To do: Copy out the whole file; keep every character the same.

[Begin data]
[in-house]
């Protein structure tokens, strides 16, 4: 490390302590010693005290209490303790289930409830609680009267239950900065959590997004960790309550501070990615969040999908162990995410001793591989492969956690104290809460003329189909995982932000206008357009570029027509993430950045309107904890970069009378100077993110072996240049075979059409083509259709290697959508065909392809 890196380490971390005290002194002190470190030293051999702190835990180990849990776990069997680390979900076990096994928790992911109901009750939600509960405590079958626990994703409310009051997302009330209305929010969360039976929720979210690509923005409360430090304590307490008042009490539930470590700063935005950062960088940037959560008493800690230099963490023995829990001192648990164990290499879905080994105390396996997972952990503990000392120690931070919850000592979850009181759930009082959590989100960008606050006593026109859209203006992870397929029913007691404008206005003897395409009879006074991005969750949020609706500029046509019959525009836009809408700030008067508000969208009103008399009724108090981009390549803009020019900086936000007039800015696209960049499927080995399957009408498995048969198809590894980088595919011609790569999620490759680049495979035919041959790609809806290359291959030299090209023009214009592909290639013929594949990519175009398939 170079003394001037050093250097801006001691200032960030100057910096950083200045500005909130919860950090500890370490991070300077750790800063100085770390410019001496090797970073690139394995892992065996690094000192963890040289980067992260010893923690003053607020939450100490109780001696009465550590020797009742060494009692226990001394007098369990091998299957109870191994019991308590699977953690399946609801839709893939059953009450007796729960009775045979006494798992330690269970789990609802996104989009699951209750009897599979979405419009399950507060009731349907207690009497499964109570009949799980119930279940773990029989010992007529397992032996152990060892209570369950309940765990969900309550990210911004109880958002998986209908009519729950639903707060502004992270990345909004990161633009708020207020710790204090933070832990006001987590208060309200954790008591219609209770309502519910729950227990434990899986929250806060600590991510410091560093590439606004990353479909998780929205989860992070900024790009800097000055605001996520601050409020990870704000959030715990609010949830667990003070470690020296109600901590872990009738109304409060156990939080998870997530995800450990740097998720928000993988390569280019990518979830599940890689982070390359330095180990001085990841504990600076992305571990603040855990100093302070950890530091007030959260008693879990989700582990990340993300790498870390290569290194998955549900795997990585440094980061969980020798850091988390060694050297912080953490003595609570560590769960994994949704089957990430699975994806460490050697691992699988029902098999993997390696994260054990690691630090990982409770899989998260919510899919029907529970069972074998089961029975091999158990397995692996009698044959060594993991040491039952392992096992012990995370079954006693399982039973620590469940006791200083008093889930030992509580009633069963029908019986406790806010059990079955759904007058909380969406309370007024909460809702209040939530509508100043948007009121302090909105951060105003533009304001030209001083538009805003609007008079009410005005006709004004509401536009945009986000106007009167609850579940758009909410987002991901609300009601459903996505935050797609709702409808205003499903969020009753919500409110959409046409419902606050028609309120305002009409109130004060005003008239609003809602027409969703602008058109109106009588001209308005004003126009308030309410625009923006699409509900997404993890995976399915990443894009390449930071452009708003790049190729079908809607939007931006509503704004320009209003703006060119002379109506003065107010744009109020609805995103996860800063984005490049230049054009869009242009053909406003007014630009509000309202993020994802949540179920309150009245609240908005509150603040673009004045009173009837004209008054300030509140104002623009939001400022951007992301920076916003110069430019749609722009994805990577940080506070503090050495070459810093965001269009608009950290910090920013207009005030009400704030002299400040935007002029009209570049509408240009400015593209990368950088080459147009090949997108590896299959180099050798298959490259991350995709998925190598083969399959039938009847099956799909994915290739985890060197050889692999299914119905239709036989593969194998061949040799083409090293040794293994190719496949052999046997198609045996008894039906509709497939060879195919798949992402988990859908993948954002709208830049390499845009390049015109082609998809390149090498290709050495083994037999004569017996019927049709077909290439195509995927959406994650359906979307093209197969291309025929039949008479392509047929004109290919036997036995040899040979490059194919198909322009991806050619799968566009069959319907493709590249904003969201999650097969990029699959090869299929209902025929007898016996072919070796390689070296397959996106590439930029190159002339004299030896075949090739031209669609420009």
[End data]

[in-house]
């Protein structure tokens, strides 16, 4: 490390302590010693005290209490303790289930409830609680009267239950900065959590997004960790309550501070990615969040999908162990995410001793591989492969956690104290809460003329189909995982932000206008357009570029027509993430950045309107904890970069009378100077993110072996240049075979059409083509259709290697959508065909392809 890196380490971390005290002194002190470190030293051999702190835990180990849990776990069997680390979900076990096994928790992911109901009750939600509960405590079958626990994703409310009051997302009330209305929010969360039976929720979210690509923005409360430090304590307490008042009490539930470590700063935005950062960088940037959560008493800690230099963490023995829990001192648990164990290499879905080994105390396996997972952990503990000392120690931070919850000592979850009181759930009082959590989100960008606050006593026109859209203006992870397929029913007691404008206005003897395409009879006074991005969750949020609706500029046509019959525009836009809408700030008067508000969208009103008399009724108090981009390549803009020019900086936000007039800015696209960049499927080995399957009408498995048969198809590894980088595919011609790569999620490759680049495979035919041959790609809806290359291959030299090209023009214009592909290639013929594949990519175009398939 170079003394001037050093250097801006001691200032960030100057910096950083200045500005909130919860950090500890370490991070300077750790800063100085770390410019001496090797970073690139394995892992065996690094000192963890040289980067992260010893923690003053607020939450100490109780001696009465550590020797009742060494009692226990001394007098369990091998299957109870191994019991308590699977953690399946609801839709893939059953009450007796729960009775045979006494798992330690269970789990609802996104989009699951209750009897599979979405419009399950507060009731349907207690009497499964109570009949799980119930279940773990029989010992007529397992032996152990060892209570369950309940765990969900309550990210911004109880958002998986209908009519729950639903707060502004992270990345909004990161633009708020207020710790204090933070832990006001987590208060309200954790008591219609209770309502519910729950227990434990899986929250806060600590991510410091560093590439606004990353479909998780929205989860992070900024790009800097000055605001996520601050409020990870704000959030715990609010949830667990003070470690020296109600901590872990009738109304409060156990939080998870997530995800450990740097998720928000993988390569280019990518979830599940890689982070390359330095180990001085990841504990600076992305571990603040855990100093302070950890530091007030959260008693879990989700582990990340993300790498870390290569290194998955549900795997990585440094980061969980020798850091988390060694050297912080953490003595609570560590769960994994949704089957990430699975994806460490050697691992699988029902098999993997390696994260054990690691630090990982409770899989998260919510899919029907529970069972074998089961029975091999158990397995692996009698044959060594993991040491039952392992096992012990995370079954006693399982039973620590469940006791200083008093889930030992509580009633069963029908019986406790806010059990079955759904007058909380969406309370007024909460809702209040939530509508100043948007009121302090909105951060105003533009304001030209001083538009805003609007008079009410005005006709004004509401536009945009986000106007009167609850579940758009909410987002991901609300009601459903996505935050797609709702409808205003499903969020009753919500409110959409046409419902606050028609309120305002009409109130004060005003008239609003809602027409969703602008058109109106009588001209308005004003126009308030309410625009923006699409509900997404993890995976399915990443894009390449930071452009708003790049190729079908809607939007931006509503704004320009209003703006060119002379109506003065107010744009109020609805995103996860800063984005490049230049054009869009242009053909406003007014630009509000309202993020994802949540179920309150009245609240908005509150603040673009004045009173009837004209008054300030509140104002623009939001400022951007992301920076916003110069430019749609722009994805990577940080506070503090050495070459810093965001269009608009950290910090920013207009005030009400704030002299400040935007002029009209570049509408240009400015593209990368950088080459147009090949997108590896299959180099050798298959490259991350995709998925190598083969399959039938009847099956799909994915290739985890060197050889692999299914119905239709036989593969194998061949040799083409090293040794293994190719496949052999046997198609045996008894039906509709497939060879195919798949992402988990859908993948954002709208830049390499845009390049015109082609998809390149090498290709050495083994037999004569017996019927049709077909290439195509995927959406994650359906979307093209197969291309025929039949008479392509047929004109290919036997036995040899040979490059194919198909322009991806050619799968566009069959319907493709590249904003969201999650097969990029699959090869299929209902025929007898016996072919070796390689070296397959996106590439930029190159002339004299030896075949090739031209669609420009």